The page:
People take on DIY woodworking projects for lots of reasons.
Sometimes, it’s less expensive than hiring someone for the work. Gifts you make often mean more to the recipients. Maybe you just like the challenge of creating something yourself.
You still need the right tools before you start. While the occasional project requires some obscure or highly expensive tool, you can complete most with the tools you’ll find on this list.
So let’s jump in and see what you need.
Even very basic DIY wood projects come with some risks. So, before you get down to the woodworking, invest in some essential safety equipment.
First things first, get some safety glasses or goggles. They protect your eyes from flying debris.
Next, get some hearing protection. They typically look like hard plastic earmuffs with foam padding inside.
Finally, buy some kind of breathing protection. Get some paper dust masks at the least. If you plan on making woodworking a hobby, invest in a higher-quality respirator.
Inhaling dust can cause some serious health consequences, such as:
- contact dermatitis
- reduced lung capacity
Core Hand Tools
At the end of the day, you can make almost any DIY woodworking projects using only hand tools. It’s not always easy, but you can do it. Even if you don’t intend on going full hand tool, you should own some core hand tools, including:
- slotted and Philips head screwdrivers
- claw hammer
- sanding block
- crosscut hand saw
- rip cut hand saw
- small block plane
- bar clamps
- carpenter’s square
- basic bristle or foam brushes
With only these tools, you can reasonably make a DIY wood table.
One of the most useful power tools for DIY wood projects is a basic electric drill/driver.
A drill lets you put in pilot holes for screws that help you avoid splitting the wood. You can take things up a notch and countersink the hole. That drops the head of the screw beneath the surface of the wood.
It also makes short work of driving the screws into place. Many people own two drills. They use one for drilling holes and the second for driving screws.
Take care when you buy drill bits, though, as some are meant for metal.
Another useful power tool that doesn’t take up a lot of space, the circular saw is a workhorse. Most people use it for making rough sizing cuts in plywood, 2″x4″ lumber, and similar wood.
For long, straight cuts, you can get track systems. The systems can prove expensive, but less costly than a table saw.
For more about picking the right circular saw, check out this review.
Portable Table Saw
For the serious DIY woodworker, a portable table saw will become a necessity. A table saw gives you cleaner cuts in lumber than you can get with a circular saw.
A table saw also opens up or simplifies common woodworking techniques, such as:
- mortise and tenon joinery
- rabbet joints
- miter cuts
Miter joints appear in a lot of cool woodworking projects. A good example is the 45-degree angles you often see at the corners of painting frames. You can cut these with nothing but a steady hand and crosscut hand saw.
If you plan on making a lot of miter cuts, you’ll want a miter saw. You can get a miter box, which uses a hand saw and comes in two main types.
A simple miter box is hard plastic and comes with slots for a couple regularly used angles, such as 45 degrees. You can also get an adjustable miter box, which lets you pick your own angle. These work best on trim and other thin pieces of wood.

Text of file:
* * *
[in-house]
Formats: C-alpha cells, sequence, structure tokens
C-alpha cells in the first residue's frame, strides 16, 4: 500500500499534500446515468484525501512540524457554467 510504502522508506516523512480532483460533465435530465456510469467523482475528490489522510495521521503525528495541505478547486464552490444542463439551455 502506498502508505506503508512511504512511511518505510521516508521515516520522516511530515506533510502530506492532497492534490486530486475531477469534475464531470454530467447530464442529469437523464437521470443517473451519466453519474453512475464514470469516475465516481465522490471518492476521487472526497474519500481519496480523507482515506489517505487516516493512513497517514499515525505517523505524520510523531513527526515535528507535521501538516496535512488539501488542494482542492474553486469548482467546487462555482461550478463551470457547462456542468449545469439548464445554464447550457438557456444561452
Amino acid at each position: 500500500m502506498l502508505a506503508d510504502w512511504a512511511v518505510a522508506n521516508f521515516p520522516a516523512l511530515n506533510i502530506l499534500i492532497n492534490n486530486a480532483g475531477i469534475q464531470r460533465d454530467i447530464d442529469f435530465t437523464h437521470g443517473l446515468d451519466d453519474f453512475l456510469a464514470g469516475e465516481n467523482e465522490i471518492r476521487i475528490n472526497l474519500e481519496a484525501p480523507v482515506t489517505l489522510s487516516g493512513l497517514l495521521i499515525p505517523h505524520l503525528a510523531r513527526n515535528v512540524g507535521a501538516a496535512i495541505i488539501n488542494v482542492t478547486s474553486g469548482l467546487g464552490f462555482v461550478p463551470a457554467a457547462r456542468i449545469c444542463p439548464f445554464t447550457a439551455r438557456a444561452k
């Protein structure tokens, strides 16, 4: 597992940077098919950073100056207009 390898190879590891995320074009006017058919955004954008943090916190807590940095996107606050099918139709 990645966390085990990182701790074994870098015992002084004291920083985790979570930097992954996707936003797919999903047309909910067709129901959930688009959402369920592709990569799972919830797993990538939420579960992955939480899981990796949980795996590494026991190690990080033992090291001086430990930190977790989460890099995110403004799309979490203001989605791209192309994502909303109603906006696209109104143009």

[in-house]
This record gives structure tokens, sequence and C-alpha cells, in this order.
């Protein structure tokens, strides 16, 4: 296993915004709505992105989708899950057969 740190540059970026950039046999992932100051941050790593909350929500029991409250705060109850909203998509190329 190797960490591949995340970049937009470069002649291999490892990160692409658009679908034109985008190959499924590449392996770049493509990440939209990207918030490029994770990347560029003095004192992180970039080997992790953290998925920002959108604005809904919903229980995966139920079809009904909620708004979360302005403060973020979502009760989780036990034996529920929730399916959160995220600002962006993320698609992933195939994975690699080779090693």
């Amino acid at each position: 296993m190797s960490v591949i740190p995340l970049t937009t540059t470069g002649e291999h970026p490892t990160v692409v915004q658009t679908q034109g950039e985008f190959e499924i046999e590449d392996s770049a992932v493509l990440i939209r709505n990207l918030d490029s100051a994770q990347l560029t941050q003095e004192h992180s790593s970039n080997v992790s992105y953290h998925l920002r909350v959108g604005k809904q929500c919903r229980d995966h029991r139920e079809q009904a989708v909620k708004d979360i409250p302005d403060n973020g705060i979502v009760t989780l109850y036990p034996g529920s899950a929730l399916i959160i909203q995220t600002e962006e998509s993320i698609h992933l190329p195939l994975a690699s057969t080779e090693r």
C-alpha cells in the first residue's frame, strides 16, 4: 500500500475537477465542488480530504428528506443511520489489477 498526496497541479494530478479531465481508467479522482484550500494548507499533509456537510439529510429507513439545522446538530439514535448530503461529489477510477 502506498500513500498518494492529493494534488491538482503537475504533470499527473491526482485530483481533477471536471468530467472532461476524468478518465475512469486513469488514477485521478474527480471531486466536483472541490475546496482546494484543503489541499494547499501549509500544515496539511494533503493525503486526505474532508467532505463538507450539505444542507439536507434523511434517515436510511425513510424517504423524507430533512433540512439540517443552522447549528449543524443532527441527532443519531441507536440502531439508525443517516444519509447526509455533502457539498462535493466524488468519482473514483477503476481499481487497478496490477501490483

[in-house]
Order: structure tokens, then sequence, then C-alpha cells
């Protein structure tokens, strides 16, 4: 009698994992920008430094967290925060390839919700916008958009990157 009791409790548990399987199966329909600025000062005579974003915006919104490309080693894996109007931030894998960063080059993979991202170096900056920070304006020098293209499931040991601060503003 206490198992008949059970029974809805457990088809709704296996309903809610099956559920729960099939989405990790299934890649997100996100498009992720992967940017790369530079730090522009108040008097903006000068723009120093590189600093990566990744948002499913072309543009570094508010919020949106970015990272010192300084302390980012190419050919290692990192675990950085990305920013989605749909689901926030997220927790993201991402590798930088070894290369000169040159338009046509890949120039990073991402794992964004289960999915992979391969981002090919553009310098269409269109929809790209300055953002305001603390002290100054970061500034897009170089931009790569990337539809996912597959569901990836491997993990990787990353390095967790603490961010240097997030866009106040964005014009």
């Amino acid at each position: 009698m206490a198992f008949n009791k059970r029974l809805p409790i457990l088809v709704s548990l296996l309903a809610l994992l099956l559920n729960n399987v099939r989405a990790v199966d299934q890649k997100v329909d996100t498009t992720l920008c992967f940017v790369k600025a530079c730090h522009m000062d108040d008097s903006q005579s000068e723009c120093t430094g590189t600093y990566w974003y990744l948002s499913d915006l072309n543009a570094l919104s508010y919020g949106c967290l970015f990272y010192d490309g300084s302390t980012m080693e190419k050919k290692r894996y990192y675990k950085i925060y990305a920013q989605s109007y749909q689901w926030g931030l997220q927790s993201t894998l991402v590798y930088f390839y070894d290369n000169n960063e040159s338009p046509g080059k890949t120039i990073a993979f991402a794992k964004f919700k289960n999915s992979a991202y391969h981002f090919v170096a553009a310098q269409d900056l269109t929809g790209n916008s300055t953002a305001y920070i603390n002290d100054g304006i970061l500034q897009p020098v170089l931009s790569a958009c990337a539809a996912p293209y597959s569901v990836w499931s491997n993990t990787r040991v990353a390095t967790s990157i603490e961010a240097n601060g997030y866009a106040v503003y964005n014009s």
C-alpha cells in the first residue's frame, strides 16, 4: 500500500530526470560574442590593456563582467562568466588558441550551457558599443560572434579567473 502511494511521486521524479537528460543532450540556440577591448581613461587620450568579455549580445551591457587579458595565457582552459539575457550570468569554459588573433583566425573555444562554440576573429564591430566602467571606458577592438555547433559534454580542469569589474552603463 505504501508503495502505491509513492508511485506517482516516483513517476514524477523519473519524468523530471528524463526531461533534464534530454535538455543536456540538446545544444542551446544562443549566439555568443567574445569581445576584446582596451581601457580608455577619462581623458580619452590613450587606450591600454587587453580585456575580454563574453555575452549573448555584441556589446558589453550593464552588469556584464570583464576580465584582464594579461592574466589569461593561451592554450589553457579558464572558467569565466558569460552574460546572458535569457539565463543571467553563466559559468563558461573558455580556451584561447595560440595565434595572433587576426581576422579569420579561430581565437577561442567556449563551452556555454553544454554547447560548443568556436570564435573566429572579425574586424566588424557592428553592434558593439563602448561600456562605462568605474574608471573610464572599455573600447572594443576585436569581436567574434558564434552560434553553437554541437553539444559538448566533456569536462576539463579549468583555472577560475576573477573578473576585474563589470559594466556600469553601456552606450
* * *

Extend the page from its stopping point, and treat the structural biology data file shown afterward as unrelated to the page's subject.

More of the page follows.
A good power miter saw typically lets you select an angle and bevel. These work best on larger, thicker pieces of wood.
A router probably isn’t an absolute must-have item for projects like a deck or picnic table. You’ll want one for finer woodworking projects, like desks, tables, or cabinets.
A router lets you change out the bit and put different kinds of decorative edges on a piece. The simplest and one of the most common edges a router puts on is a simple round over. A few other common profiles include:
- roman ogee
You can also pair a router up with a guide and use it for dados, rabbets, and dovetails.
Random Orbit Sander
Broadly considered one of the most tedious tasks in woodworking, sanding plays a key role in getting a good finish. Hand sanding and traditional square palm sanders can often leave scratches in your wood. This is especially true with coarser grades of sandpaper.
Random orbit palm sanders go a long way toward solving this problem. They are mostly insensitive to wood grain and leave few discernible scratches.
A lot of DIY projects happen in less than ideal conditions. For example, you might work out of your garage. Of course, if you must also park in that garage, it leaves very little room for a workbench.
A pair of sawhorses is small, portable, and lets you erect a functional workbench almost anywhere. You just set up the sawhorses on a generally level ground and throw a piece of plywood across them. Instant bench!
Woodworking is a dirty business. Sawing, drilling, and sanding create a lot of fine dust and wood chips. You need an efficient way of cleaning up that mess.
Household vacuum cleaners generally clog up when confronted the fine dust and wood chips you get from woodworking. Shop vacs handle fine dust and wood chips without a problem. It’s their primary function.
You can also use a shop vac as a basic dust collection system. Most power tools now include dust ports. You find inexpensive adapters that let you connect those tools to your shop vac.
It’s not a perfect system, but it will reduce particulates in the air and make post-project cleanup faster.
Parting Thoughts on Tools for DIY Woodworking Projects
Whether you’re taking on DIY woodworking projects for the challenge or more heartfelt gifts, it helps when the right tools are on hand.
The tools above will let you complete most basic and some moderately complicated projects. Looking for a new project now that you have all these tools?
Maybe it’s time for that new deck you want? If so, check out our post on deck building tips.